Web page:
One of my favourite winter flowering plants is lovely, delicate Iris unguicularis. With me it starts flowering around the 18th November and continues until the end of January. In other gardens and positions it may flower later. I grow it on the south facing end of my rockery. The books say that in a wet summer a pane of glass over it will protect it from too much rain but I have just left mine to look after itself and it thrives.
Iris unguicularis Mary Barnard is a lovely rich violet. The original plant was collected near Algiers, by the late Mary Barnard of Honiton, who gave a piece to John Gray of Saxmundham who in turn passed a piece on to E.B. Anderson. He found it to be the freest flowering variety he had. He thought it may have been grown under a previous name but he personally had never seen one to equal it in colour so he decided to give it a clonal name. He also said that it seeded freely but I have to say I have grown it for many years with no progeny appearing. He also distributed a even deeper toned one which he called Mary Barnard Improved.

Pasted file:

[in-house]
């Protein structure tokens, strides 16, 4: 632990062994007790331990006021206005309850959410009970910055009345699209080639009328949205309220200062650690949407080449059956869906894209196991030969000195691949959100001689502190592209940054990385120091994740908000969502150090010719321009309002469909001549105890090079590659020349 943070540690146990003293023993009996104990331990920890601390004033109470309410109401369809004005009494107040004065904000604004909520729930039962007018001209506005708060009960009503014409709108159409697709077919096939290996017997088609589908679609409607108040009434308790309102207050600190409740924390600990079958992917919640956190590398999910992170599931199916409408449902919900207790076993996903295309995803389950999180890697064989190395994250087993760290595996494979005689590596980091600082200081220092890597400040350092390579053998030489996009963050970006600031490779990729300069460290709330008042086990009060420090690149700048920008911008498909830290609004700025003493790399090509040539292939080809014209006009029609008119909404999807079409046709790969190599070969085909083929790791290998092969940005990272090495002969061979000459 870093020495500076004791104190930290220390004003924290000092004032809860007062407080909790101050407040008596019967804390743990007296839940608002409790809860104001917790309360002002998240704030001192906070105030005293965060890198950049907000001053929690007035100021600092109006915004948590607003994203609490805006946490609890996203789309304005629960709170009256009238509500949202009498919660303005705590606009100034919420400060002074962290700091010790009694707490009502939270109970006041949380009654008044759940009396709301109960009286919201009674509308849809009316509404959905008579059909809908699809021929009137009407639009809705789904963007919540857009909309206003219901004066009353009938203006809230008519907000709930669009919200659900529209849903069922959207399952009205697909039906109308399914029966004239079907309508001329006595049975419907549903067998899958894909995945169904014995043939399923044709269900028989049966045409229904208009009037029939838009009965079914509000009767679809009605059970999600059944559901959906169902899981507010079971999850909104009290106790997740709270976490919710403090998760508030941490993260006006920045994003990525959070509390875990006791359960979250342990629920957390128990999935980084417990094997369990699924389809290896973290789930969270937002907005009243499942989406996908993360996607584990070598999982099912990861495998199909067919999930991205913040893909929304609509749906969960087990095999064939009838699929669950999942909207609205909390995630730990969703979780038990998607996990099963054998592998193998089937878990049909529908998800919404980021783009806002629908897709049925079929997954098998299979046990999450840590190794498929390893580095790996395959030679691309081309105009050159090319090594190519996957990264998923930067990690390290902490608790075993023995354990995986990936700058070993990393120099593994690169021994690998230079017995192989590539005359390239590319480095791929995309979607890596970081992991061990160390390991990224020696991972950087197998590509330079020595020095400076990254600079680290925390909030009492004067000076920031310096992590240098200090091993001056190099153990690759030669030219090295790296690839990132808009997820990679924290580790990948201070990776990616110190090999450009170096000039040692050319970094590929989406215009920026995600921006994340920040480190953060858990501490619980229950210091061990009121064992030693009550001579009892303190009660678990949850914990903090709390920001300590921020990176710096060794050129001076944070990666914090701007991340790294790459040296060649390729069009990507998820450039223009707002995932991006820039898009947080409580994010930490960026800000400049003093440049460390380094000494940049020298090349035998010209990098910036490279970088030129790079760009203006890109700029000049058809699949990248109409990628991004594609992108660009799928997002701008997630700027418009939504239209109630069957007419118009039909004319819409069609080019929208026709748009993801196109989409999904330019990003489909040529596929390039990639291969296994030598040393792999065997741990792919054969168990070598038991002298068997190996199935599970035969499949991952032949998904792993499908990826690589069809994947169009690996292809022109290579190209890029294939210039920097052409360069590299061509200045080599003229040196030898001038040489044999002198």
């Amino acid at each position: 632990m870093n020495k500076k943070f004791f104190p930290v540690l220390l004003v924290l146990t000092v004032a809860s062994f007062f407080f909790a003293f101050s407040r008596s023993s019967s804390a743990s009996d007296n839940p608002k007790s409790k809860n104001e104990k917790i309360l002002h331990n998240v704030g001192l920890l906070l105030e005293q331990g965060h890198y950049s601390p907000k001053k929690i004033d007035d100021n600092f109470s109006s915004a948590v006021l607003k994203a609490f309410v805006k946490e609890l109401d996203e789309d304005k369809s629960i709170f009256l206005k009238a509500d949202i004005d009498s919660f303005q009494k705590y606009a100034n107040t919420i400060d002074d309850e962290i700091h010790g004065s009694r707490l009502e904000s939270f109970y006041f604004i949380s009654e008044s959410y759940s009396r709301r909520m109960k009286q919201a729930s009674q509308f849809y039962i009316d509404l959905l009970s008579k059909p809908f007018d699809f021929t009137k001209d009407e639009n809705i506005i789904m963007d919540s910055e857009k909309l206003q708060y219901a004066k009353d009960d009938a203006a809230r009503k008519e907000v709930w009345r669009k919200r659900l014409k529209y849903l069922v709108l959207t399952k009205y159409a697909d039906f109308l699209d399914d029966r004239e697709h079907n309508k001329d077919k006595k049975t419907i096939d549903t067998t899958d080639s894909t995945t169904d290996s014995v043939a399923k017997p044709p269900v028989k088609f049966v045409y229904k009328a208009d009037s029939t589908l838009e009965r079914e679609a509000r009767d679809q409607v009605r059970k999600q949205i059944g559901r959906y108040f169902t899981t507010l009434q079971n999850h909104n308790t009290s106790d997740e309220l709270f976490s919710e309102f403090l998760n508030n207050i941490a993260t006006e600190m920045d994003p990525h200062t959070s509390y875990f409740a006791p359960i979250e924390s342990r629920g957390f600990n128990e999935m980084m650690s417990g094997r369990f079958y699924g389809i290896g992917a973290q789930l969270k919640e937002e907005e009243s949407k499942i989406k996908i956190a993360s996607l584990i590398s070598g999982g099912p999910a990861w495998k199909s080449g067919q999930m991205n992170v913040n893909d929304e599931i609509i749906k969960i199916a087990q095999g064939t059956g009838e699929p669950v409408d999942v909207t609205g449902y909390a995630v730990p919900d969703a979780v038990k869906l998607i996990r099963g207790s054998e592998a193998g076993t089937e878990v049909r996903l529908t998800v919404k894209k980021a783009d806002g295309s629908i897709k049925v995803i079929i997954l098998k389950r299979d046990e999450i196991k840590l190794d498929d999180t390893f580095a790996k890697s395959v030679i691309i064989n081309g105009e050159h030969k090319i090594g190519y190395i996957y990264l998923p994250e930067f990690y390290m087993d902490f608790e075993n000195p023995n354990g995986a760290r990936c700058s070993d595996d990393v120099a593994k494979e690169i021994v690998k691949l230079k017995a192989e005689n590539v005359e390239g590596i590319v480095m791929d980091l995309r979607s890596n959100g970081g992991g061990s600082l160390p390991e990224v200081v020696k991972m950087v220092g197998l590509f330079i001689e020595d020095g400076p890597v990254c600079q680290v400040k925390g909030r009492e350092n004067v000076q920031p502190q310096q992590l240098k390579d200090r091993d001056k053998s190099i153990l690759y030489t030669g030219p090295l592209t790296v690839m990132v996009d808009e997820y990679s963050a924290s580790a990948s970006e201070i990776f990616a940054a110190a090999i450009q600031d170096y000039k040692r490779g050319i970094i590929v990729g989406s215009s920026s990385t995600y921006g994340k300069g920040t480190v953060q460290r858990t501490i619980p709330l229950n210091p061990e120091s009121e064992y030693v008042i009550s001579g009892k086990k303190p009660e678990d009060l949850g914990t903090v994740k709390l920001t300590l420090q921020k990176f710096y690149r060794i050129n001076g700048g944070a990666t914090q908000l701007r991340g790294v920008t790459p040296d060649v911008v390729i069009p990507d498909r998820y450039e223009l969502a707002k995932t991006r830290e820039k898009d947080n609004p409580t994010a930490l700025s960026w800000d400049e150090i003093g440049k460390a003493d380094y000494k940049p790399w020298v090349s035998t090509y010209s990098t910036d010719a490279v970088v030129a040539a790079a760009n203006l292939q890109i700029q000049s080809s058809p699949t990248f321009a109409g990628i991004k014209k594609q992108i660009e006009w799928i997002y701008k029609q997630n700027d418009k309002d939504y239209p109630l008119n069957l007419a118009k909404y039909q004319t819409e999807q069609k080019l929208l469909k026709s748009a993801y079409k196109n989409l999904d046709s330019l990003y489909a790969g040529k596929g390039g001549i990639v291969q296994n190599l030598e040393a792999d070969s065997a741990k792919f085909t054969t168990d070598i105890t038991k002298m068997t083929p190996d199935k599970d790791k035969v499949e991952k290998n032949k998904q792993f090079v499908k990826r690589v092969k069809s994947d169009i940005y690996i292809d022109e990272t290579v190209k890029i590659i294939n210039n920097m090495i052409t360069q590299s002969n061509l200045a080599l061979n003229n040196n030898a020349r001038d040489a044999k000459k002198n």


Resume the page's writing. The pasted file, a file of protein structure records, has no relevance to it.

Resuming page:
Iris unguicularis Walter Butt was also named by E.B. Anderson. He found it in the garden of Walter Butt at Bales Mead, Porlock and was told that it had been collected by a friend also near Algiers. He considered it noteworthy because of its size, the very pale lavender flowers, which were almost white in the sun, and its strong perfume.
E. Bertram Anderson was one of the most distinguished and knowledgeable gardeners of his time. By profession he was a research chemist with United Dairies. He had seven gardens during his life time and tells the story of them in his book Seven Gardens or Sixty Years of Gardening. He died in 1971. There are a number of excellent plants named for him. Galanthus Bertram Anderson, Pulmonaria longifolia Bertram Anderson, Sedum Bertram Anderson AGM, Dryas drummondii Grandiflora E.B. Anderson, Nerine bowdenii E.B. Anderson, Thymus pulegioides 'Bertram Anderson'
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Text by Jennifer Harmer, drawing by Sue Ward.
These articles were originally published in the HPS Journal.
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The Hardy Plant Society is a registered charity. No 208080